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  1. Herb-Infused Cocktails

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    Mint-packed mojitos and juleps might be the most famous examples, but all kinds of cocktails will perk up when herbs are added to the mix. Muddling is the key to extracting the herbs' flavors and fragrant oils, done with a traditional bar tool similar to a mortar and pestle but gentler on delicate leaves, or the end of a wooden spoon. Here are four herbalicious drinks from our test kitchen.

    Source
    Martha Stewart Living, March 2011
    More Bright Ideas
  2. Jelly Curls

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    Roll out puff pastry into a rectangle, and spread a thin layer of homemade or store-bought jam on 1 half. Fold the other half over. Lightly brush with beaten egg, and sprinkle generously with sanding sugar. Slice dough into 1/2-inch strips; twist and curl each. Arrange on baking sheet, and freeze for 15 to 20 minutes. Bake at 400 degrees until golden, about 15 minutes. 

    Storage: Unbaked jelly curls can be frozen for up to 6 months.

    Source
    Martha Stewart Living, June 2010
  3. Dessert Party Favors

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    Leftover dessert doubles as guest favors when packaged in boxes that are as pretty as, well, pie. Photocopy template at 400 percent; trace onto card stock. Cut out the image with scallop scissors along scalloped edges and regular scissors on solid lines. With a straightedge and a bone folder, score paper along dotted lines. Fold along scored lines, and secure tabs with double-sided tape. Line box with parchment paper, place a slice inside, and tie on a tag.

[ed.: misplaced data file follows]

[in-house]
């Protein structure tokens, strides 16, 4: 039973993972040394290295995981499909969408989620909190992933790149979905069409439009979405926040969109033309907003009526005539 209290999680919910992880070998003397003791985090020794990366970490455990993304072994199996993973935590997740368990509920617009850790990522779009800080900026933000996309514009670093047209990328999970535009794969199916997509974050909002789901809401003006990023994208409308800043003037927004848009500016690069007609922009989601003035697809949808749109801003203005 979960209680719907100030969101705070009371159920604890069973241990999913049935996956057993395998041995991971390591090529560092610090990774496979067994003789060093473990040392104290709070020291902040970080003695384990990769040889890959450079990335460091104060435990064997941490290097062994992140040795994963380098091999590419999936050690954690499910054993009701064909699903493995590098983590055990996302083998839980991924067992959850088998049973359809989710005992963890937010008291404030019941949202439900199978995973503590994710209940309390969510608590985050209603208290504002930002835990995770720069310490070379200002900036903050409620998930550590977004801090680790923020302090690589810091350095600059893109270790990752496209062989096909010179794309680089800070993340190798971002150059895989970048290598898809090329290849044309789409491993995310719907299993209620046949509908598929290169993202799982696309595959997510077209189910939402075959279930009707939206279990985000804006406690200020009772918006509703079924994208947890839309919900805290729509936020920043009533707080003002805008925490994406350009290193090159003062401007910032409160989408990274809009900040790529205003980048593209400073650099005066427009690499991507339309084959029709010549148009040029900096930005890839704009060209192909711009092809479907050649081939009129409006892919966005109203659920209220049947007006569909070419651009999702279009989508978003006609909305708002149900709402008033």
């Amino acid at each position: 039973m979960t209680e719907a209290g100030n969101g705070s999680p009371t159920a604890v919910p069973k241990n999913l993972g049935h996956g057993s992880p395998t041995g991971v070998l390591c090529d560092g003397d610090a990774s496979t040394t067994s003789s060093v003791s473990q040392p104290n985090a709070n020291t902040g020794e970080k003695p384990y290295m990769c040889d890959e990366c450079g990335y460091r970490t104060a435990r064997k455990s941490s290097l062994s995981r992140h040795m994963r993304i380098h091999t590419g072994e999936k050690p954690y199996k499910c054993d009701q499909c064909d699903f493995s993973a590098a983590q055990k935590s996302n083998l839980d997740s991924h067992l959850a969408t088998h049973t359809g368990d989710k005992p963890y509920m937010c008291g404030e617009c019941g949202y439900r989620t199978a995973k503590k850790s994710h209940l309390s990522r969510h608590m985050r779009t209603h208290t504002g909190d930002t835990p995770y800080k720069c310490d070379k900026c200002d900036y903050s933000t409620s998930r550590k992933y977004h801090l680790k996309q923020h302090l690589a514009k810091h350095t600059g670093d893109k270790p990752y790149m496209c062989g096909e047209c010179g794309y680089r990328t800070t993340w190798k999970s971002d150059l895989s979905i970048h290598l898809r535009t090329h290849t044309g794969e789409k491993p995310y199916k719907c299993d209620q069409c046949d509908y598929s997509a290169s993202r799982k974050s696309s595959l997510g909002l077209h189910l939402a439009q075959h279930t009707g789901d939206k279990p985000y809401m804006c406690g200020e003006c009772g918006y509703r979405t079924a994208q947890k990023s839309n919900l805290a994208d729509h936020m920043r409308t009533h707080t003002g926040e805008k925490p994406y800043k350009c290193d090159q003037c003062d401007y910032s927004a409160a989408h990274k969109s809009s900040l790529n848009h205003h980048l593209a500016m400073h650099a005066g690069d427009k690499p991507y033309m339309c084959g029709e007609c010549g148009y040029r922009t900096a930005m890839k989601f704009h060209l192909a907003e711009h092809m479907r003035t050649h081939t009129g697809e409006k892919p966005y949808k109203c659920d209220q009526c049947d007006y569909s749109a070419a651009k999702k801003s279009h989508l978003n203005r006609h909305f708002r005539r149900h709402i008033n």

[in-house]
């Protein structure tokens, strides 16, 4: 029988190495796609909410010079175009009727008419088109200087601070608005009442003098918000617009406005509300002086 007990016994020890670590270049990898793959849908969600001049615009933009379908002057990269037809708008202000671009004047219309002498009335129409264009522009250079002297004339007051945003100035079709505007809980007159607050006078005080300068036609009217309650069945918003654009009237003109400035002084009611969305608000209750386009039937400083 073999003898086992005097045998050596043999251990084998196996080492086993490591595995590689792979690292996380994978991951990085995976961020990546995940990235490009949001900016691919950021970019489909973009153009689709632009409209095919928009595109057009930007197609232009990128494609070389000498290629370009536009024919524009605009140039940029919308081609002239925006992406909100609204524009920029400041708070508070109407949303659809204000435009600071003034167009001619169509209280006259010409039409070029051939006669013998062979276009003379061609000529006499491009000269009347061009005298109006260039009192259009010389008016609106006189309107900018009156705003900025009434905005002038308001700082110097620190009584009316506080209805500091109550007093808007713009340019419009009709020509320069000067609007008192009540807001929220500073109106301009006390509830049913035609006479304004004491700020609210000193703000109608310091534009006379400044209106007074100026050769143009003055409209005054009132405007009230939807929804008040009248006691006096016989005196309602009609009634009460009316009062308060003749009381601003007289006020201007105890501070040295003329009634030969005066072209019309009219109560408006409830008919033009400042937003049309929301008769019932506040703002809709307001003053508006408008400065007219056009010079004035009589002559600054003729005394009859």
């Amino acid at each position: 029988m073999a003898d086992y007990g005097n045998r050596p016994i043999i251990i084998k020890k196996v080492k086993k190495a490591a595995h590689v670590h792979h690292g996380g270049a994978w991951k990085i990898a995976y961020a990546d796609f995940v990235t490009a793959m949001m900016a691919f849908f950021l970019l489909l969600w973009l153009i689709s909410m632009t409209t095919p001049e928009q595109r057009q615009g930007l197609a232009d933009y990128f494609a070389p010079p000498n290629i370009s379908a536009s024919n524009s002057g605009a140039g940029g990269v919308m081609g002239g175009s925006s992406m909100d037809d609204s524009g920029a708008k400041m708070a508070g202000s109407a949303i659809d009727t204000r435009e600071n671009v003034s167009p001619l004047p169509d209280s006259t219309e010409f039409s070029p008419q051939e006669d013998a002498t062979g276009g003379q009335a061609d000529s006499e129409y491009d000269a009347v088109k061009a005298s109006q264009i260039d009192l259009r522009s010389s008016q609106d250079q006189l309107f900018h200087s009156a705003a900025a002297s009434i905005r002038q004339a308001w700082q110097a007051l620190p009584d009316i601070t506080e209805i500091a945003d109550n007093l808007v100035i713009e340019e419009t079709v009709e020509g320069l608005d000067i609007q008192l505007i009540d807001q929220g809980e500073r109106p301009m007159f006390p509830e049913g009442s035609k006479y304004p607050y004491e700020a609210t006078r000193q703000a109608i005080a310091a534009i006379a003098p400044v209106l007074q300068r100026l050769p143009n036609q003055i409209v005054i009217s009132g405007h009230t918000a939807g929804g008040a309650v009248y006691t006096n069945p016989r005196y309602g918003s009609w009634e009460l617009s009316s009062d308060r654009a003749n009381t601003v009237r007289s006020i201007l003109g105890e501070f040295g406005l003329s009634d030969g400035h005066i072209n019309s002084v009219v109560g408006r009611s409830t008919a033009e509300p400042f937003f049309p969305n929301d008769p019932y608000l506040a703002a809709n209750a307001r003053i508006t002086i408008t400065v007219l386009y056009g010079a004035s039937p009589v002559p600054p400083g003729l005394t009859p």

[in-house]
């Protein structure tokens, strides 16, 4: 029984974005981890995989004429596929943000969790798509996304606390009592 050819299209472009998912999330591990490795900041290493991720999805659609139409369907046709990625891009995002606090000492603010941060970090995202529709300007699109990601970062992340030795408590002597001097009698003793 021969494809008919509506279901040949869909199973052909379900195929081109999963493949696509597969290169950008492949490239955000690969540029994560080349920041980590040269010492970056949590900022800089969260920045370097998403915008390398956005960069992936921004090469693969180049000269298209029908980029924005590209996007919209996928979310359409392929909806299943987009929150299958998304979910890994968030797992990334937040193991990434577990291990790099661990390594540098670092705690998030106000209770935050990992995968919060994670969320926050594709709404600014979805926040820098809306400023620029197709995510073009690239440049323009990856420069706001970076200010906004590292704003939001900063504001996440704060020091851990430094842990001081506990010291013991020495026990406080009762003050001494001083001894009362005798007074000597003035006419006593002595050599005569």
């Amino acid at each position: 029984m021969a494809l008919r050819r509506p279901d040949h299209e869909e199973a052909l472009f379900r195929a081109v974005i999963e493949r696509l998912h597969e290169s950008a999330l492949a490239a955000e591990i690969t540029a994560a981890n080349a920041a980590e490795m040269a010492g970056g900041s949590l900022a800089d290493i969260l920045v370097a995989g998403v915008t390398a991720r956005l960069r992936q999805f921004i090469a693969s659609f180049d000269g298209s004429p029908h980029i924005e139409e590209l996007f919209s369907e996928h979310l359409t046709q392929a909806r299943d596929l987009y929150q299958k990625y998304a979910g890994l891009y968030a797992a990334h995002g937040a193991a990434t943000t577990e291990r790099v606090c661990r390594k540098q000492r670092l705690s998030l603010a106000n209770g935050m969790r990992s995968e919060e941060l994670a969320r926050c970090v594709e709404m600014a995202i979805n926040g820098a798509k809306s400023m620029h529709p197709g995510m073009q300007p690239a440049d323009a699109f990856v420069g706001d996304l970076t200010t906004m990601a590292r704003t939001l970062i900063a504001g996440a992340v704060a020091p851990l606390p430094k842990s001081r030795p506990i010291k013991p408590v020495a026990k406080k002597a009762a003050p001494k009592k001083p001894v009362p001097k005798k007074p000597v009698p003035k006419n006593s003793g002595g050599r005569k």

Source
    Martha Stewart Living, November 2007
  4. Honey Elixir

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    Long used in folk remedies for numerous ailments, honey can help quiet coughs. We mix it with cider vinegar, which some say also soothes throats.

    Mix 2 parts honey and 1 part cider vinegar (we like Bragg's Organic). Heat in microwave or on stove until warm. Sip it slowly, reheating as needed.

    Source
    Martha Stewart Living, January 2010
  5. Botanical Canapes

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    A minimalist motif gives these canapes maximum charm: Thinly sliced scallions and snipped chives make stems for salmon-caviar blooms. Spread plain or smoked-salmon cream cheese onto soft white sandwich bread. Trim to desired shape, and arrange the chives and roe into single stems or a field of flowers.

    Fishing for Caviar
    Salmon caviar, or roe, is a luminous bright orange and tastes of the sea. A relatively inexpensive type of caviar, it can be found at specialty-food stores or ordered from russanddaughters.com.

    Source
    Martha Stewart Living, April 2010
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